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I've written recently about legal action taken to censor scientific findings. Using the courts to silence scientific or skeptical comment is a worrying trend.
An example was the action brought against Simon Singh by the British Chiropractors' Association. His sin was to say in an article in The Guardian: "This organisation is the respectable face of the chiropractic profession and yet it happily promotes bogus treatments". The BCA eventually withdrew, but it cost Simon a lot of money. He was lucky as he is a best-selling author and could afford the costs without being ruined, but for many of us even a brief appearance in court would make a severe dent in our savings.
What happened to Simon probably can't happen in Australia now because corporations can't sue for defamation, but I'm not about to say similar things about the Chiropractors Association of Australia. I upset them enough by an article here (November 2010) saying that subluxations don't exist and chiropractors shouldn't be treating children's ear complaints. I got a hostile reply from the CAA saying that just because nobody can see subluxations on an x-ray or detect them in any other way doesn't mean they don't exist and my comments about there being no nerves between the brain and the ears passing through the spine didn't acknowledge advances in human anatomy since the 19th century. The word "bogus" just doesn't seem adequate.
The tactic in Australia now is to claim intellectual property infringement or to sue for damage to business.
A few years ago I took on someone using a false university degree to promote books. She claimed on her Australian web site that she held the degrees MB,BS from the University of Adelaide (which she did) but on her US web site and the cover of her books she claimed "MD" from the University of South Australia (which does not have a medical school). She finally whined to my web hosting company that I was violating her trademark by mentioning her name. I didn't bother to fight this because I had won - "MD" no longer appeared on the books.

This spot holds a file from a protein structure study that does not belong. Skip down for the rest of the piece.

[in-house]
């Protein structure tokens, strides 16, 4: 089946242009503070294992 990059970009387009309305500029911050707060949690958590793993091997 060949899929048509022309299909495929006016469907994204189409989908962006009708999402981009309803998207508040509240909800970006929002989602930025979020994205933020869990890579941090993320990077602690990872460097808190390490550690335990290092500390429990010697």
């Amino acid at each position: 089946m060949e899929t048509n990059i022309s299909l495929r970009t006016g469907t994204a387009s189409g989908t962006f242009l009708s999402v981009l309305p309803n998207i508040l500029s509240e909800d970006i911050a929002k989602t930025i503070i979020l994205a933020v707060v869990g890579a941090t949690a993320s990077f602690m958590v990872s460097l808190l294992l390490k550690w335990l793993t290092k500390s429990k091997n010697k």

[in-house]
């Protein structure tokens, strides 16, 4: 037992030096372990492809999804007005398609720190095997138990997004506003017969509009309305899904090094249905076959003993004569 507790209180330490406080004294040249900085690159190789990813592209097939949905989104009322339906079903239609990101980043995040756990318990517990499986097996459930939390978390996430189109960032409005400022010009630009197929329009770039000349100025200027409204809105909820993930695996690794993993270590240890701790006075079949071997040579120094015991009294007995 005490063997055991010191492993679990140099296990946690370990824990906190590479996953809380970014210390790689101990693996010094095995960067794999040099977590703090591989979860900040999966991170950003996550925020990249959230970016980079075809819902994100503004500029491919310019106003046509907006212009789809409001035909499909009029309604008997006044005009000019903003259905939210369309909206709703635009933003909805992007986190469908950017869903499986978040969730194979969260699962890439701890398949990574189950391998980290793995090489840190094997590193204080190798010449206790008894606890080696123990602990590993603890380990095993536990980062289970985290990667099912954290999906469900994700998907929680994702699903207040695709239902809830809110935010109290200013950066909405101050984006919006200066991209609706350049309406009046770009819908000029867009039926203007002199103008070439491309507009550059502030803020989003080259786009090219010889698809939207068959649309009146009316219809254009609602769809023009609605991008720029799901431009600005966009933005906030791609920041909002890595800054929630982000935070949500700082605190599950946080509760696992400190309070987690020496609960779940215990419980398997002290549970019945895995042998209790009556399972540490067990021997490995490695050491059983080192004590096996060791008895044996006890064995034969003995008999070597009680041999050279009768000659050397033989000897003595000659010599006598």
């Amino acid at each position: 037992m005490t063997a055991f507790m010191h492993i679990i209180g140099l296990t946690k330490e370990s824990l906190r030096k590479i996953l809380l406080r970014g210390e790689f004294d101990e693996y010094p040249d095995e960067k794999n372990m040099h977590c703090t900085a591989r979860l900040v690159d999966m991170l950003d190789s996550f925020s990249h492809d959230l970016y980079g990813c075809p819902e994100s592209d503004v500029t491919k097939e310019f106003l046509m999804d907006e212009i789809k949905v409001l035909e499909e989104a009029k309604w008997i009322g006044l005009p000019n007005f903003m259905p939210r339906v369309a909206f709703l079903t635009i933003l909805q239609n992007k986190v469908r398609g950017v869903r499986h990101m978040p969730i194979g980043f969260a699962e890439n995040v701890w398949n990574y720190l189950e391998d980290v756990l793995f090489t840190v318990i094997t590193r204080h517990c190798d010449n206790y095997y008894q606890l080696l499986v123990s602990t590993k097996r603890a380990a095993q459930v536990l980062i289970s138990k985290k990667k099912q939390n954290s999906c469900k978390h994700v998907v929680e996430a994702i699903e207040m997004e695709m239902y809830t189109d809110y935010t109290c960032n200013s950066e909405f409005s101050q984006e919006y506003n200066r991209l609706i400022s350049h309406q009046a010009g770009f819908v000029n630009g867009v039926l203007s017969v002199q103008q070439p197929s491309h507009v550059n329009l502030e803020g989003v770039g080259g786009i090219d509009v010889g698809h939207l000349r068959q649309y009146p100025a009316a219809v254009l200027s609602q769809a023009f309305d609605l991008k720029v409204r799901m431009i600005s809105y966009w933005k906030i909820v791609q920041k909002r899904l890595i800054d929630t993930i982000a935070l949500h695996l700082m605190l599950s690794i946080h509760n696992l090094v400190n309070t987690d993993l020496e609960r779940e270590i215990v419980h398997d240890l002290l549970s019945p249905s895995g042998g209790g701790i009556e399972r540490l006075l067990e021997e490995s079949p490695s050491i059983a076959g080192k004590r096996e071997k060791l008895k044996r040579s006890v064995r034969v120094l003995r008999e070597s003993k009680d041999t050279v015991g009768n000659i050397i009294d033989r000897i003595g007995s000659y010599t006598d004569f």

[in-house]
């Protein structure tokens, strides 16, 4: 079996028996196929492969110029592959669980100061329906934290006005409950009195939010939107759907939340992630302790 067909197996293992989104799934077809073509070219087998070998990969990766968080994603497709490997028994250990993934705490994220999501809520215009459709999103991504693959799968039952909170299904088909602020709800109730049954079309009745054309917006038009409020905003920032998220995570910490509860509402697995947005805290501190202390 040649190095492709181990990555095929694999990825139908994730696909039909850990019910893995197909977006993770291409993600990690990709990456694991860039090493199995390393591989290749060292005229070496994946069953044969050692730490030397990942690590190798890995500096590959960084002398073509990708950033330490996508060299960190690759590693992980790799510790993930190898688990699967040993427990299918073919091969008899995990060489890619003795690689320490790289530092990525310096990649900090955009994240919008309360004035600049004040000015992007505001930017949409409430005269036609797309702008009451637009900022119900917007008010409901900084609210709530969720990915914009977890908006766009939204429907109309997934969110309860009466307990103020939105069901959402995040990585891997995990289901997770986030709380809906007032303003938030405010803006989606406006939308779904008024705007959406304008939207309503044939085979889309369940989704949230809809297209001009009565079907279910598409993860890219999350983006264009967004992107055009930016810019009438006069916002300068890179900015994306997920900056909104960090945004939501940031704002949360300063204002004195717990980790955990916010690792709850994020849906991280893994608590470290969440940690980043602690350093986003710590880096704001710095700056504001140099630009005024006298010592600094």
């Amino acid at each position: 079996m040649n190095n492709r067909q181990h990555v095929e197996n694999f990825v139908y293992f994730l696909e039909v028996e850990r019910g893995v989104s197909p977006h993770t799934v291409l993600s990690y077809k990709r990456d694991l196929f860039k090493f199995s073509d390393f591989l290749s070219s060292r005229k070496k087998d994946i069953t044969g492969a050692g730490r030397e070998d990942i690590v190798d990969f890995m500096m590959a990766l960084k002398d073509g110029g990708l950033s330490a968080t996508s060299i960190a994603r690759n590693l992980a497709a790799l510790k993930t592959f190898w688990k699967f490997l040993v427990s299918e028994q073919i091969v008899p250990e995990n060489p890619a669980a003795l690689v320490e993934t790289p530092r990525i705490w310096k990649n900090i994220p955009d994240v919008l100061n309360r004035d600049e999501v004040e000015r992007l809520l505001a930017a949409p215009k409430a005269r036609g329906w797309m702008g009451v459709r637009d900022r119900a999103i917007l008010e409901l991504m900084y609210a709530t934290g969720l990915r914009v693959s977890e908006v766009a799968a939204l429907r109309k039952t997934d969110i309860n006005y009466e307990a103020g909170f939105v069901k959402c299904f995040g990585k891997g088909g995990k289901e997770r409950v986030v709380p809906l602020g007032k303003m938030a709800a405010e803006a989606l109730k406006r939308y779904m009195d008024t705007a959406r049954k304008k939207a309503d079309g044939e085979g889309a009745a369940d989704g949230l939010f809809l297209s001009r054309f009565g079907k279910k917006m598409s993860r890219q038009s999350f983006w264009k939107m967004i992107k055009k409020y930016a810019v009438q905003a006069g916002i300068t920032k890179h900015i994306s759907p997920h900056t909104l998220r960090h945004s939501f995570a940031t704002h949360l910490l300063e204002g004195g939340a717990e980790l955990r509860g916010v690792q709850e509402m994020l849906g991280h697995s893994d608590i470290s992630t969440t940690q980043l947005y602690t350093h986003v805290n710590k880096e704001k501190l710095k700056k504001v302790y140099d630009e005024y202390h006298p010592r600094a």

I've had two claims of trademark violation from the US. One was a pyramid scheme called "Nutrition For Life" who claimed that they owned the trademark in Australia. The trademark in Australia was actually registered to Merck for a system of dietary advice. I informed the lawyer in America of this fact and that I had notified Merck's lawyers of his claim. The only time I heard of the US outfit again was when they went broke.
The second was sent by someone pretending to be a lawyer claiming that I was violating the trademark of his name "Jack Shulman". As the Jack Shulman in question had created a web page on which he called me a Nazi and a paedophile I wasn't too concerned.
I have ended up in court twice.
In 2005 I wrote about a company that had been found by the Federal Court to be operating an illegal pyramid scheme. Their initial attacks on me consisted of continual complaints to my ISP about copyright violations. One of the claims was for material on a web site which they had categorically denied any knowledge of in the Federal Court action!
They finally dragged me into court with a complaint that I was maliciously attempting to damage their business. During the proceedings they unsuccessfully engineered a contempt of court charge against me.
The judge was clearly on my side but he had to uphold the law. All they had to do was get someone to swear that they had not done business with them because of what I had said and I could have been forced to pay damages. That would not have been the real risk, however, as even if the damages awarded had been $1 I might have been ordered to pay their legal costs which were estimated at about $250,000.
We finally settled with each side bearing its own costs, but it still cost me far more than I could afford, both in money and time. The case is still lied about on several alternative medicine sites as evidence that I was successfully sued.
My second court adventure was when the then President of the Australian Vaccination Network attempted to have an Apprehended Violence Order placed on me. This dragged on for over a year, but at the only court hearing the Magistrate was quite scathing about using the AVO system in an attempt to stop comment on the Internet. The law in NSW relating to these orders is being reviewed to prevent further abuse of this kind.
So what did I learn out of this?
I am a lot more careful now in the words I choose. I make sure that if I say something critical about someone I have the facts to back up what I say.
And I keep my lawyer's phone number on speed dial.
This article was published as the Naked Skeptic column in the October 2014 edition of Australasian Science
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